Can Washington Make A Plan To Save The Orcas?
In late July, an orca calf died within half an hour of its birth. The mother carried the dead calf on her head for more than a week.
Now whale scientists and NOAA are weighing trying to feed live Chinook salmon to an emaciated 4-year-old orca or trying to inject her with an antibiotic.
On Tuesday, the governor’s orca task force met in Wenatchee to come up with a long-term plan to help the recovery of the orca population that spends much of its time in or around the Puget Sound (known as the Southern Residents).
The mandate is to come up with recommendations by this fall that Gov. Jay Inslee can present to the legislature in 2019.
The task force is examining three main threats to the survival of southern resident orcas: vessel noise, pollution and the availability of chinook salmon, the only food these orcas eat.
Advocates for salmon and for orcas gathered outside the meeting to press for “bold actions,” including removing the four lower Snake River dams. The advocates delivered a petition calling for dam removal and other steps to the task force co-chairs.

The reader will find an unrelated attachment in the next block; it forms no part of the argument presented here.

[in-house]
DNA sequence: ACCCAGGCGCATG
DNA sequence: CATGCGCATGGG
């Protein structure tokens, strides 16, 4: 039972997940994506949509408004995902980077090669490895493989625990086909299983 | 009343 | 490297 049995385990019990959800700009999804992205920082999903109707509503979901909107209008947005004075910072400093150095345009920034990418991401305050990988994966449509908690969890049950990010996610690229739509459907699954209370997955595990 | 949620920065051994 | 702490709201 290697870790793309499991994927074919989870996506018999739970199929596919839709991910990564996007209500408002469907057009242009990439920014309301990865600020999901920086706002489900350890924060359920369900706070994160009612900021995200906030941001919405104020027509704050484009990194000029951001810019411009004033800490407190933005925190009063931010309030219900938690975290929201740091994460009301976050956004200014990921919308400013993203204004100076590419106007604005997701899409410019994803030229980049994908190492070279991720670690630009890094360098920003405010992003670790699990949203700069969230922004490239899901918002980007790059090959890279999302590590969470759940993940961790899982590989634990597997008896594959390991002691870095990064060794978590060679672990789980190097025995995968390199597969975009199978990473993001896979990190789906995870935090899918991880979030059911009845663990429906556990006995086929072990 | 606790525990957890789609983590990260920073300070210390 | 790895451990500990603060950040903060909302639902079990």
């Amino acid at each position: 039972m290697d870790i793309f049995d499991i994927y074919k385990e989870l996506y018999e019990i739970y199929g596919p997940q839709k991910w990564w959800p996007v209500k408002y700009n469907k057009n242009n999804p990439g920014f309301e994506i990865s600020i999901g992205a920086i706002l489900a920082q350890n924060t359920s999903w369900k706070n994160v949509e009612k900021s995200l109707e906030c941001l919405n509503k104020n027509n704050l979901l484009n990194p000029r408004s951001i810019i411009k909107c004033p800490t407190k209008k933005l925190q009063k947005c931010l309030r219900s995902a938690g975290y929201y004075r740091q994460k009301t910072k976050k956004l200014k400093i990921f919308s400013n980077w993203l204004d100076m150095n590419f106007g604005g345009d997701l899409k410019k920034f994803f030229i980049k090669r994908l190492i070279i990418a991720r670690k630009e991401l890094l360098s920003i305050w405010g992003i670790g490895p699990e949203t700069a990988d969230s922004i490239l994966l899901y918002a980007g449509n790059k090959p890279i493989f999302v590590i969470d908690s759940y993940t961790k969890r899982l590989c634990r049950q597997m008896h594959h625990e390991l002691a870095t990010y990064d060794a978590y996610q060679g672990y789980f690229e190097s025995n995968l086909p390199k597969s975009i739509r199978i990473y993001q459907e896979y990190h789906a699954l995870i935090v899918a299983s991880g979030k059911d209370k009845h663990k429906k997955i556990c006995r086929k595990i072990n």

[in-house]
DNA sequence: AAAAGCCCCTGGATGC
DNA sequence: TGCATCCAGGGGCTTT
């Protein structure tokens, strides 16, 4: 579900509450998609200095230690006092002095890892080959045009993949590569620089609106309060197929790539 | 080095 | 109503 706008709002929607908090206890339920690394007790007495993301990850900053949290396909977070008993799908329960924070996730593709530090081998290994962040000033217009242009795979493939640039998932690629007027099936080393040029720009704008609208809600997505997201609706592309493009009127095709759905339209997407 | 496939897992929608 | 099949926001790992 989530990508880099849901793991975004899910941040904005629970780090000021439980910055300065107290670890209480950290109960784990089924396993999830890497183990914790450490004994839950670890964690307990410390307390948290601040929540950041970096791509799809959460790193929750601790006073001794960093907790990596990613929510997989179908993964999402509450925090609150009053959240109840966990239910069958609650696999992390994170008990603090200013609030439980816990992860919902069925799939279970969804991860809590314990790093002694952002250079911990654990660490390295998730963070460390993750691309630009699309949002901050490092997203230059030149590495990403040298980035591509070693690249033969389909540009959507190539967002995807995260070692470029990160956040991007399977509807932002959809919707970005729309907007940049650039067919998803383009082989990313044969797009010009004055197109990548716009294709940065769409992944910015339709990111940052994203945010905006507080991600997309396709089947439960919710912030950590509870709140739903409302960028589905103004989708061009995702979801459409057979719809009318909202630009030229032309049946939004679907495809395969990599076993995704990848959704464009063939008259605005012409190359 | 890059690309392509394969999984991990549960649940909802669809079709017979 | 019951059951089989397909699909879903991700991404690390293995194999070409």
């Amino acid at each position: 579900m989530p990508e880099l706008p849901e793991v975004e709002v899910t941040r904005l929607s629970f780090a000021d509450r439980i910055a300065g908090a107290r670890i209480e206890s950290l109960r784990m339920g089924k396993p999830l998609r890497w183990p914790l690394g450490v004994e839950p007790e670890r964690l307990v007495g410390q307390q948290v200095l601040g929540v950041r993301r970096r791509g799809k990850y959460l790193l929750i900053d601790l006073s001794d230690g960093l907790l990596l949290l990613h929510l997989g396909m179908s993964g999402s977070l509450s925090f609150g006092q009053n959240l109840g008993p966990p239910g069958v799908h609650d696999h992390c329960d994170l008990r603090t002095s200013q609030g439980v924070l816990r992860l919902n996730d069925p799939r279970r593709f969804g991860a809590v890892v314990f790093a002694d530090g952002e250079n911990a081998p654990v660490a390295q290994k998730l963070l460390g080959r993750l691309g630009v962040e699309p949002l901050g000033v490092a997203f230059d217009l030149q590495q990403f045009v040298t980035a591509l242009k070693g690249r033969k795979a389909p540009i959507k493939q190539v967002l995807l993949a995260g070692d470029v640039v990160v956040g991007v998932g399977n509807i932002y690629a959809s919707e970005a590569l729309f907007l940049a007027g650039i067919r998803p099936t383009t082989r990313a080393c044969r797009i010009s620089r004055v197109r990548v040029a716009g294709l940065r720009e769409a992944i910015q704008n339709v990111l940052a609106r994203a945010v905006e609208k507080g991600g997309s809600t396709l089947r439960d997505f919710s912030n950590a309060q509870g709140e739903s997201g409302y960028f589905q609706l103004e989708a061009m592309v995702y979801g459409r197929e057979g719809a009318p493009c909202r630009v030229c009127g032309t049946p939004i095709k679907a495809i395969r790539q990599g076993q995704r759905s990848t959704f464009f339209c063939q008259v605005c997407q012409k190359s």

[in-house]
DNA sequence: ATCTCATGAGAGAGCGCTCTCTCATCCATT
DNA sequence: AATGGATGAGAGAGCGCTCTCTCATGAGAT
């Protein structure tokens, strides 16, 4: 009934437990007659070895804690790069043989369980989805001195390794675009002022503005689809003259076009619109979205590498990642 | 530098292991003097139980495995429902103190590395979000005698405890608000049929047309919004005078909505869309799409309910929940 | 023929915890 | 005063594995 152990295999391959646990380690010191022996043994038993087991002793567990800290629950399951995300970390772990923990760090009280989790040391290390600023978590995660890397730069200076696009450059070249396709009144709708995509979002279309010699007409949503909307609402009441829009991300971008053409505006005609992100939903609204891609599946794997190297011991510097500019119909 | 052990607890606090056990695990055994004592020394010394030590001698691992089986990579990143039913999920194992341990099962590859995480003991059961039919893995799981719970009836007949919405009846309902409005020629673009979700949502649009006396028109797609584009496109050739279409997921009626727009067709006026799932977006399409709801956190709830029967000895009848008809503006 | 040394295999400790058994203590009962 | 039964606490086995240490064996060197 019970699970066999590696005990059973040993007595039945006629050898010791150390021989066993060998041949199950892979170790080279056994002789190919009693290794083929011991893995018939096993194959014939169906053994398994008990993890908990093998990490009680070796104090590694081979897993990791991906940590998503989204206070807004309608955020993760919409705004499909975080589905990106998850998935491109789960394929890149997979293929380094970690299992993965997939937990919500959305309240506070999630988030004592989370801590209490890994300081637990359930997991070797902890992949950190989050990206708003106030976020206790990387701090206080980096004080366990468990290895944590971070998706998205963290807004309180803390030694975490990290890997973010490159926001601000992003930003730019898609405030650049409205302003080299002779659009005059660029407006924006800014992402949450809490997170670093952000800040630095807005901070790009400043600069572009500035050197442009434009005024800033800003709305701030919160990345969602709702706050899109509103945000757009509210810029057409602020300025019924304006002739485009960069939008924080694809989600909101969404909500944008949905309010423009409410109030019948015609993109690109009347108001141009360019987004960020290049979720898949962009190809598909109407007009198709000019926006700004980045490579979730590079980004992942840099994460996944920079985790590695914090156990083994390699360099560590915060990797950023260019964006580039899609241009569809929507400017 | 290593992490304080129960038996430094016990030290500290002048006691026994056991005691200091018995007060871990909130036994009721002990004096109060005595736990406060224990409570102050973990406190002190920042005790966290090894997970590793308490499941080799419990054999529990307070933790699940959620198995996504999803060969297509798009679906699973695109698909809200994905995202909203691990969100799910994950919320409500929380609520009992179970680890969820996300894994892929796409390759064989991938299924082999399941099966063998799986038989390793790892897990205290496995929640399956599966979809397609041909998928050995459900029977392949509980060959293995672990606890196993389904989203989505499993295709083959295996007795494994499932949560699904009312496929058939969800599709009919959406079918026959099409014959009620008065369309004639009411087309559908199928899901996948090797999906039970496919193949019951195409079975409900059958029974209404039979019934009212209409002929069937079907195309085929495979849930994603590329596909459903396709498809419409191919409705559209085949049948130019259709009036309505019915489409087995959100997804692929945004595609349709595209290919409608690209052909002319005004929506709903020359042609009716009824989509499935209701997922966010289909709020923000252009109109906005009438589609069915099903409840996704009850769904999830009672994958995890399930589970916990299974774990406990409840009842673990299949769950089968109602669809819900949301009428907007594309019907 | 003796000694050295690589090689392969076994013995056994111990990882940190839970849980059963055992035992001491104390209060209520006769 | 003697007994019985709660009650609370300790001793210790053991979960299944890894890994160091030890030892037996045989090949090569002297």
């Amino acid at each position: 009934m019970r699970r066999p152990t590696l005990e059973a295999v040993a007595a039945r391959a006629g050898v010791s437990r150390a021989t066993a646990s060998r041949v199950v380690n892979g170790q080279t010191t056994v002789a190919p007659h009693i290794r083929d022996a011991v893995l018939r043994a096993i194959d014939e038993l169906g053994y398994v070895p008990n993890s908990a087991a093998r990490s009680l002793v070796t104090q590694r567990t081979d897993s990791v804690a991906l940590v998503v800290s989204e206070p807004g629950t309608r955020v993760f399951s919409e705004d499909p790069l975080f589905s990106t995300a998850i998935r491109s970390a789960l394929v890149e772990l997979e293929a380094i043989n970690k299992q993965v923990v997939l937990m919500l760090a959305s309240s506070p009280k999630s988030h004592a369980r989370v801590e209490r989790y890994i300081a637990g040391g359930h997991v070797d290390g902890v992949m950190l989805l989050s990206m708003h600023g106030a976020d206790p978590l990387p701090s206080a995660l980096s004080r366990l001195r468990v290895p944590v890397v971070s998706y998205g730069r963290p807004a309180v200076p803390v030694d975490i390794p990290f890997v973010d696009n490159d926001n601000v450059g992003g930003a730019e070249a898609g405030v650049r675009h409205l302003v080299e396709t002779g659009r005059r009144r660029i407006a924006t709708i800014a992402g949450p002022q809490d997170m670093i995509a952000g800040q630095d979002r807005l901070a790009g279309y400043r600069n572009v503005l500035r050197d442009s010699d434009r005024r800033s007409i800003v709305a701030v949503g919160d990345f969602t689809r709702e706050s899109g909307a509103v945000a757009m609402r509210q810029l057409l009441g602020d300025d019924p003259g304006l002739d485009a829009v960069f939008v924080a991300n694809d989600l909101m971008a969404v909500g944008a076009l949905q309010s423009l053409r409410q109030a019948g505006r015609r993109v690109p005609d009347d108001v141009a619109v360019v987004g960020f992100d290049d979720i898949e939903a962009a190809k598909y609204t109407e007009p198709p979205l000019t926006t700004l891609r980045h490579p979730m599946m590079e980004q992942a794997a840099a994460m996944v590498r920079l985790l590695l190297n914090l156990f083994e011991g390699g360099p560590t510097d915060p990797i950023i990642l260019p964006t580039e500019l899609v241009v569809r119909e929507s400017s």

But Kathy Pittis, with the Port of Anacortes, argued that the Snake River dams provide cheap, renewable electricity to nearly 2 million homes and that they do not block fish passage.
Dam removal isn’t the only controversial recommendation the task force has on the table.
It's considering options that include further limiting the Chinook harvest in some places, reducing bycatch in other fisheries, and negotiating reductions in Alaskan and Canadian fisheries to allow more fish to reach Washington waters.
Both commercial and recreational fishers object to many of those recommendations.
The task force is also looking at establishing new speed limits, vessel-free zones and a permit system for whale-watching boats in order to cut in half the level of vessel noise that orcas are exposed to.
Other possible actions are more aspirational. Derek Day, with the state Department of Ecology, said one step that would help the orcas would be reforming the federal legislation regulating chemicals so that new chemicals would be tested before coming on the market and so that contaminants already in the environment would get cleaned up.
“That would be a moon shot,” Day acknowledged.
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